Recognition and treatment of irritable bowel syndrome among women with chronic pelvic pain

Rachel E. Williams, Katherine E. Hartmann, Robert S. Sandler, William C. Miller, Lucy A. Savitz, John F. Steege

Research output: Contribution to journalArticlepeer-review

45 Scopus citations

Abstract

Objective: We sought to describe irritable bowel syndrome (IBS) treatment among women with chronic pelvic pain. Study design: We performed a cross-sectional study of new chronic pelvic pain patients between 1993 and 2000 (n = 987). IBS was defined by Rome I criteria. IBS treatment was defined as lower gastrointestinal drugs or referral. Analyses were descriptive and multivariable. Results: IBS occurred in 35% of patients. In the highest quartile of pain, women with IBS were not more likely to have IBS treatment initiated. In the lowest three quarters of pain, women with IBS were 5.08 times more likely to have IBS treatment initiated. IBS was not diagnosed 40% of the time. IBS treatments were not recommended to 67% of patients with IBS. More than 35% of patients were prescribed narcotics. Conclusion: IBS is not consistently diagnosed and treated even in a pelvic pain clinic. Yet, treatment of IBS may reduce the overall abdominal pain of these patients.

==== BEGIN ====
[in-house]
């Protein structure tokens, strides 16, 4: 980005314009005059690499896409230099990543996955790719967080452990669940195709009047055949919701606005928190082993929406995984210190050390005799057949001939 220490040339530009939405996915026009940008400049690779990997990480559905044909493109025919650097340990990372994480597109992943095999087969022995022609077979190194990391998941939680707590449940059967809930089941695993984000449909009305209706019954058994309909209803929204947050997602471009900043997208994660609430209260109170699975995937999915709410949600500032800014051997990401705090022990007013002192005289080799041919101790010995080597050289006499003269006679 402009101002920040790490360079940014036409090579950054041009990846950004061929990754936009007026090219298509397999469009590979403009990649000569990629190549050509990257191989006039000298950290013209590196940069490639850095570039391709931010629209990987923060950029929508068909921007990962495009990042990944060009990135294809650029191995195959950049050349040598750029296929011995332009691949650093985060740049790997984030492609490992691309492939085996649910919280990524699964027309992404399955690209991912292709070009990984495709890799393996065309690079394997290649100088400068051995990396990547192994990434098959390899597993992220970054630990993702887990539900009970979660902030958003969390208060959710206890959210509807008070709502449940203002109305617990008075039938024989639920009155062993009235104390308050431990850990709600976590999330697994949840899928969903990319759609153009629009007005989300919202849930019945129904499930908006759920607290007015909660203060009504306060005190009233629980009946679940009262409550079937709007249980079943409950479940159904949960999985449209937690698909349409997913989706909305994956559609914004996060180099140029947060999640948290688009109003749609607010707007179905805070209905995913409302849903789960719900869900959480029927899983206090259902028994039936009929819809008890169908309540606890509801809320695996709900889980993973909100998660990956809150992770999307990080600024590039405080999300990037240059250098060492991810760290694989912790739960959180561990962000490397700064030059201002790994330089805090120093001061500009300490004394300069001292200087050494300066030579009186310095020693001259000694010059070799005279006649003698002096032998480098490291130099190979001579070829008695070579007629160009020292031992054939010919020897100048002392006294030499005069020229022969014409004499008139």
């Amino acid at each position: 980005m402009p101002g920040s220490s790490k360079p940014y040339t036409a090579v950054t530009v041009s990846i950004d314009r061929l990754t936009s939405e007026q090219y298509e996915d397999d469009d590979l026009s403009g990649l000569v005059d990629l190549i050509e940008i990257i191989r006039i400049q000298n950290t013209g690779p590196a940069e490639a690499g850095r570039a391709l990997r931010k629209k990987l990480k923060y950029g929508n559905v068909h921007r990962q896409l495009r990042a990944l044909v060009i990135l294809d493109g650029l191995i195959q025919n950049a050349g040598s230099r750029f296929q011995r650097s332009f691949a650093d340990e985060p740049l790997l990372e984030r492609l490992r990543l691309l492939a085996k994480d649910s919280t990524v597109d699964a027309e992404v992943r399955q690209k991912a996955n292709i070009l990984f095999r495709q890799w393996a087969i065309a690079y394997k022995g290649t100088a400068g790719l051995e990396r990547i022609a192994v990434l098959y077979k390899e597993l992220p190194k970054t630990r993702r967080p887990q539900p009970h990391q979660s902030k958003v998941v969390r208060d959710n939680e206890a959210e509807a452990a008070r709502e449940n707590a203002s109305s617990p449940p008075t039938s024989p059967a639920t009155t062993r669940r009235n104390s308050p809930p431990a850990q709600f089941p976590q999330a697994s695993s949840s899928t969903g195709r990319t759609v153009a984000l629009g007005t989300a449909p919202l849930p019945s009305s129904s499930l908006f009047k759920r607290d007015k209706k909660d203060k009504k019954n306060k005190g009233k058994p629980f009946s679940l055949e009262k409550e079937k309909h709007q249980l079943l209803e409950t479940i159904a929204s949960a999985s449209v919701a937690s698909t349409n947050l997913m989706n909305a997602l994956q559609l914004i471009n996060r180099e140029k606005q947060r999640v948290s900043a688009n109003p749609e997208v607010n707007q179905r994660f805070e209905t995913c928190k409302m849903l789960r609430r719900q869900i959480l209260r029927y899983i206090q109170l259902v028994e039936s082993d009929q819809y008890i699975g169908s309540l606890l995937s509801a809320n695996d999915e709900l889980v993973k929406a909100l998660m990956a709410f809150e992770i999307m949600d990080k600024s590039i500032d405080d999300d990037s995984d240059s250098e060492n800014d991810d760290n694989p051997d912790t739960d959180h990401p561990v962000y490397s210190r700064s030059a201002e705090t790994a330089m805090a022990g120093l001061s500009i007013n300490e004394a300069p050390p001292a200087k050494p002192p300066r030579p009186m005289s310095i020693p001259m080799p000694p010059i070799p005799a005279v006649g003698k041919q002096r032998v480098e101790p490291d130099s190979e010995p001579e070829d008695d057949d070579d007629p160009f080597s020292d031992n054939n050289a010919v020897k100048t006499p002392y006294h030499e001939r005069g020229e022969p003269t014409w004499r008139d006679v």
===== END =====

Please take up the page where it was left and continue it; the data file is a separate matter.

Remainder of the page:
Original languageEnglish
Pages (from-to)761-767
Number of pages7
JournalAmerican Journal of Obstetrics and Gynecology
Volume192
Issue number3
DOIs
StatePublished - Mar 2005

Keywords

  • Chronic pelvic pain
  • Diagnosis
  • Epidemiology
  • Irritable bowel syndrome
  • Treatment

ASJC Scopus subject areas

  • Obstetrics and Gynecology

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